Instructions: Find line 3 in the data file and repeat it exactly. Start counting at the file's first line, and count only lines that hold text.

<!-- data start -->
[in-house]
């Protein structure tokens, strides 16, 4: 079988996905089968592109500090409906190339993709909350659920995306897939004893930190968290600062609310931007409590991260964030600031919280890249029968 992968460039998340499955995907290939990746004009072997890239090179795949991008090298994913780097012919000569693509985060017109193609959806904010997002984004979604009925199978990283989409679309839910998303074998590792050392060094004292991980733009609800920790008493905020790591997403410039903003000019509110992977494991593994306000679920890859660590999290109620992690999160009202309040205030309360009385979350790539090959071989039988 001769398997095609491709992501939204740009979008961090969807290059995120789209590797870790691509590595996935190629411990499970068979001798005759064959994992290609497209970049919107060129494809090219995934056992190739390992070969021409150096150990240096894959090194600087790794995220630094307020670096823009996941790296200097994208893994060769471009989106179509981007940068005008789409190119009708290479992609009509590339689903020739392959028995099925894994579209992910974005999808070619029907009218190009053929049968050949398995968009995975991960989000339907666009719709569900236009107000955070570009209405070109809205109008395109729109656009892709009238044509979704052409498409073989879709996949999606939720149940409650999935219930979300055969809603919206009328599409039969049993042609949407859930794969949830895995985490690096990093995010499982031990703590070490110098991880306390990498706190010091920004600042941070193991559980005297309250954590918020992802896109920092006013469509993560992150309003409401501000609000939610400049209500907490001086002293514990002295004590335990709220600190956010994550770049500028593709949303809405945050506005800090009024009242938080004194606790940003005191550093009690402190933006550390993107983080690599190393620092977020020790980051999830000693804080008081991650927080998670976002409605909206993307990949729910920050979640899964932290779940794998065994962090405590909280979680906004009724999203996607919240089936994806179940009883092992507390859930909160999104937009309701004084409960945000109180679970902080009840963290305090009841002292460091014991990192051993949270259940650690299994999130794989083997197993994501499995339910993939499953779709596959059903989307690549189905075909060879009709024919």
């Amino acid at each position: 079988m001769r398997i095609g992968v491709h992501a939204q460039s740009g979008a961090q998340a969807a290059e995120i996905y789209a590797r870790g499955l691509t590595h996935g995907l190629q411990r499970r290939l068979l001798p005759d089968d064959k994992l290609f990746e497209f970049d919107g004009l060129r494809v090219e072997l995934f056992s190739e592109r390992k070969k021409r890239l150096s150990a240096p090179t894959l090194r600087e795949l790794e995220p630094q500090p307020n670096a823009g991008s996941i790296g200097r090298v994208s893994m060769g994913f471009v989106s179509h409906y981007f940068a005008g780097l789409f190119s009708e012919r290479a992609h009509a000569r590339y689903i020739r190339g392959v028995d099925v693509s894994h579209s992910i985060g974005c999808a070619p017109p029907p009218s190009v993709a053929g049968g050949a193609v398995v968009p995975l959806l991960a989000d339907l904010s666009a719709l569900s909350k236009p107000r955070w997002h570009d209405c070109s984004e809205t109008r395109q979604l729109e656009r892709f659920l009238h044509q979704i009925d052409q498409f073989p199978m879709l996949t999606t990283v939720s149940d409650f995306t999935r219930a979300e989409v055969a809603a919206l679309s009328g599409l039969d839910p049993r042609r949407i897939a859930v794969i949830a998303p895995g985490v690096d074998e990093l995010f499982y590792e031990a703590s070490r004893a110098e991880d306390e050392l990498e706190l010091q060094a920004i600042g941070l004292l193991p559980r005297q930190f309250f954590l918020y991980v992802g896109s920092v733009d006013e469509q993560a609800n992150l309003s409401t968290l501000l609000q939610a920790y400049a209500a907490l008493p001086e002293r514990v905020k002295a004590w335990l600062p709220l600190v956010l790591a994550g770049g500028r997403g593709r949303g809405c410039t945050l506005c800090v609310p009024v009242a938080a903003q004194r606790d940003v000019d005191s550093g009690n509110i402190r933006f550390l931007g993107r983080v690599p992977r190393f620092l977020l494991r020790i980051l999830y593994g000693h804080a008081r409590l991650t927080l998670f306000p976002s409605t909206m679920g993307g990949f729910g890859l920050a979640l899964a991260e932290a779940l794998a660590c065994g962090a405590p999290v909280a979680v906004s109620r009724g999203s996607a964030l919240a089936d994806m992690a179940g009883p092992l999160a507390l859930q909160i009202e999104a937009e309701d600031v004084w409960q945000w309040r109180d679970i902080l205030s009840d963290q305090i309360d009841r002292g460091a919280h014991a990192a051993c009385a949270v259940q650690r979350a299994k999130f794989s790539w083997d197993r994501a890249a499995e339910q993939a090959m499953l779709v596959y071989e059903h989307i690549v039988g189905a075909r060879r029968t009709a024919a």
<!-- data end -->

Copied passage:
């Amino acid at each position: 079988m001769r398997i095609g992968v491709h992501a939204q460039s740009g979008a961090q998340a969807a290059e995120i996905y789209a590797r870790g499955l691509t590595h996935g995907l190629q411990r499970r290939l068979l001798p005759d089968d064959k994992l290609f990746e497209f970049d919107g004009l060129r494809v090219e072997l995934f056992s190739e592109r390992k070969k021409r890239l150096s150990a240096p090179t894959l090194r600087e795949l790794e995220p630094q500090p307020n670096a823009g991008s996941i790296g200097r090298v994208s893994m060769g994913f471009v989106s179509h409906y981007f940068a005008g780097l789409f190119s009708e012919r290479a992609h009509a000569r590339y689903i020739r190339g392959v028995d099925v693509s894994h579209s992910i985060g974005c999808a070619p017109p029907p009218s190009v993709a053929g049968g050949a193609v398995v968009p995975l959806l991960a989000d339907l904010s666009a719709l569900s909350k236009p107000r955070w997002h570009d209405c070109s984004e809205t109008r395109q979604l729109e656009r892709f659920l009238h044509q979704i009925d052409q498409f073989p199978m879709l996949t999606t990283v939720s149940d409650f995306t999935r219930a979300e989409v055969a809603a919206l679309s009328g599409l039969d839910p049993r042609r949407i897939a859930v794969i949830a998303p895995g985490v690096d074998e990093l995010f499982y590792e031990a703590s070490r004893a110098e991880d306390e050392l990498e706190l010091q060094a920004i600042g941070l004292l193991p559980r005297q930190f309250f954590l918020y991980v992802g896109s920092v733009d006013e469509q993560a609800n992150l309003s409401t968290l501000l609000q939610a920790y400049a209500a907490l008493p001086e002293r514990v905020k002295a004590w335990l600062p709220l600190v956010l790591a994550g770049g500028r997403g593709r949303g809405c410039t945050l506005c800090v609310p009024v009242a938080a903003q004194r606790d940003v000019d005191s550093g009690n509110i402190r933006f550390l931007g993107r983080v690599p992977r190393f620092l977020l494991r020790i980051l999830y593994g000693h804080a008081r409590l991650t927080l998670f306000p976002s409605t909206m679920g993307g990949f729910g890859l920050a979640l899964a991260e932290a779940l794998a660590c065994g962090a405590p999290v909280a979680v906004s109620r009724g999203s996607a964030l919240a089936d994806m992690a179940g009883p092992l999160a507390l859930q909160i009202e999104a937009e309701d600031v004084w409960q945000w309040r109180d679970i902080l205030s009840d963290q305090i309360d009841r002292g460091a919280h014991a990192a051993c009385a949270v259940q650690r979350a299994k999130f794989s790539w083997d197993r994501a890249a499995e339910q993939a090959m499953l779709v596959y071989e059903h989307i690549v039988g189905a075909r060879r029968t009709a024919a």